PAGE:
Yes, this is rather vague but that this is the main problem we have in transport. A large point of your time in all transport wgs is discussing about what is deployable and what not given the ossification we see today. Unfortunately there is no complete view of what happen in the Internet today. We have measurement data that address different angles of the problem but naturally these data is all biased one or the other way. This problem is why we have maprg and why we proposed PLUS as a way forward to address ossification in the transport layer (probably by replacing it with ossification in PLUS, which we call path layer).

>> As you said in your mail to Ted, it is hard to decide now what the
>> right set of information is, and my personal opinion is that if we
>> make a decision now and provide no way to change anything later, we
>> can just be wrong.
> Sure. But we could be wrong to even start that process, if it leads
> to the "over 18" problem down the road. I also note that I have yet
> to see any of the proponents of PLUS accept that that is a real
> problem with any extensible proposal in this space. That lack of
> acknowledgement of a real issue seems odd. (Apologies if I missed
> such an ack or if it preceded my interest in this topic.)

We do accept the problem and nearly all the work we did since the spud BoF was addressing this problem. I don’t know why you think that we would not (even) acknowledge the problem. I personally don’t think there is a solution to fully solve the problem though and doing nothing is also not an option because the situation is already bad. However, I personally don’t think that extensibility in it self is the problem. The problem is misuse of new and existing protocols (that leads to (accidental or intentional) leakage of privacy-sensitve information). I'm not sure if there is any solution to completely avoid this misuse (it’s a cat-and-mouse game as the general attacker vs. security problem), based on the Internet that we have today (there might be clean slate solutions…). But what we can do is to make it harder and detectable. That’s the improvement we proposed with PLUS compared to the status quo (which is basically TCP headers in plain).

Again, based on the current deployment it is easy to block new protocols as we basically always can and need to fall back to TCP, and therefore we need to provide network deployment incentives.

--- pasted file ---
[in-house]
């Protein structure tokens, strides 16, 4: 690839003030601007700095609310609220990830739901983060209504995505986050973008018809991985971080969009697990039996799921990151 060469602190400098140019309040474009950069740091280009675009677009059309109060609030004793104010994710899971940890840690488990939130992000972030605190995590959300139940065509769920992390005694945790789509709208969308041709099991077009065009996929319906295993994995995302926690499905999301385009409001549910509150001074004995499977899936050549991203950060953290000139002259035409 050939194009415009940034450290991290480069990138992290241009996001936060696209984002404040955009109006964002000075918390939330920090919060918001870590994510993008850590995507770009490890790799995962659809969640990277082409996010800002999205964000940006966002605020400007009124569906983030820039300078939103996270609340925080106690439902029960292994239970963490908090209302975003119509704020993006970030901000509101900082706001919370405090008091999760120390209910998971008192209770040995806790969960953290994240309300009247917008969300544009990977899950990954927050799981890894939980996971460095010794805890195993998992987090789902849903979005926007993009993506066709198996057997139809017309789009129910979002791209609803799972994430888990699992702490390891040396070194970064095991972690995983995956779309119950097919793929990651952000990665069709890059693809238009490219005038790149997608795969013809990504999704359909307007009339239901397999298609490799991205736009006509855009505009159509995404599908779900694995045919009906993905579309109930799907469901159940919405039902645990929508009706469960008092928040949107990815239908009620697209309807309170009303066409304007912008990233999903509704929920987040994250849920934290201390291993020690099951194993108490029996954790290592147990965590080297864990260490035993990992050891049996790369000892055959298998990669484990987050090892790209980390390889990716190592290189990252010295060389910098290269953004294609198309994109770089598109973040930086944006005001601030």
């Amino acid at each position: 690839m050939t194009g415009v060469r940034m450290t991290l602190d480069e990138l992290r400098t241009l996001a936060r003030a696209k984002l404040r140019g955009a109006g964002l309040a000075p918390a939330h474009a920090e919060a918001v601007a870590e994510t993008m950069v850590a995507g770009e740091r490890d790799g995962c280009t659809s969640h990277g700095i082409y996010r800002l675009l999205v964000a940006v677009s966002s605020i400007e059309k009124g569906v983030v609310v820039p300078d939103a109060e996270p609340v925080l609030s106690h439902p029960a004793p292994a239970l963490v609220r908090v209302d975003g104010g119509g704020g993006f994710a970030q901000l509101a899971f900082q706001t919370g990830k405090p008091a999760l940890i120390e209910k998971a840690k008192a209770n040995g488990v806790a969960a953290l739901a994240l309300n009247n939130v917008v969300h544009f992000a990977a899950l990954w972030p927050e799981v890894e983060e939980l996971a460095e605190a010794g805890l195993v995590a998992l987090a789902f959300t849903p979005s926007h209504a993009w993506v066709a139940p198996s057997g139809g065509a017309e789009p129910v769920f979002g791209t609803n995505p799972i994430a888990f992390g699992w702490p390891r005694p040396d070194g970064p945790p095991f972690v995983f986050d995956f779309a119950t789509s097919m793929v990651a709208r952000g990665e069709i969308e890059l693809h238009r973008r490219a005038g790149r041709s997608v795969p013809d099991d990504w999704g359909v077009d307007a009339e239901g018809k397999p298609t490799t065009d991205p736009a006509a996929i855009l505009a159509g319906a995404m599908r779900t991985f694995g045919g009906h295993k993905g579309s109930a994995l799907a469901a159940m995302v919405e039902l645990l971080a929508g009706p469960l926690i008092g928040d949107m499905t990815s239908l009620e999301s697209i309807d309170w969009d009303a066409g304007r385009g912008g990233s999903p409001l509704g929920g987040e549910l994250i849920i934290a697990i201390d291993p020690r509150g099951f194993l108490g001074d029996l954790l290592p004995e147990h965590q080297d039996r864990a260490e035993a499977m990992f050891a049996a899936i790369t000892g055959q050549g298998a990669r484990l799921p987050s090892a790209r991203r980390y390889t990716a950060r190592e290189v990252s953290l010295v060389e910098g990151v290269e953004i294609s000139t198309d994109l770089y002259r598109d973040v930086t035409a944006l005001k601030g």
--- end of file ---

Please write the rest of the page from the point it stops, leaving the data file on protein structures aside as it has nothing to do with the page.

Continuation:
>> However, which information should be exposed (when, how and how
>> often) are questions for a wg, as well as any decision on
>> extensibility or not.
> I don't agree. The charter text that was input to the BoF was very
> specific that there would be a registry, and hence extensibility.
> I think that is sufficient reason to oppose the creation of a WG
> for this topic, for reasons already explained.

Yes the charter say:
"The working group's main output will be an experimental protocol specification, together with an initial registry of types of information that can be exposed using PLUS, clearly aligned to use cases determined by the working group.“

But it also says: 
"The working group will close if it is not able to come to consensus on a protocol design to meet its goals.“

In any case, it’s the wgs decision what to do.

I think this work is needed to address the ossification that we see today by enabling large-scale encryption incl. the transport headers. I think a new protocol is the most promising path to achieve large-scale deployment. All details, including what will be exposed and what goes in a registry or what not or nothing at all, should be discussed in a wg.

I accept you opinion. And I guess we stated our view points clearly and have to let it stand as it is now. However, without being disrespectful but sharing your concerns about privacy (and protocol misuse), I personally don’t think your arguments justify a request for non-extensibility (even tough I would fully expect if a wg would decide to go for an non-extensible approach), and taking this as an argument for "not even starting the work at all“ (see above) does not really makes sense for me. Sorry.


> Cheers,
> S.
>> Mirja
>>> Am 29.07.2016 um 21:37 schrieb Stephen Farrell
>>> <>ie>:
>>> Hiya,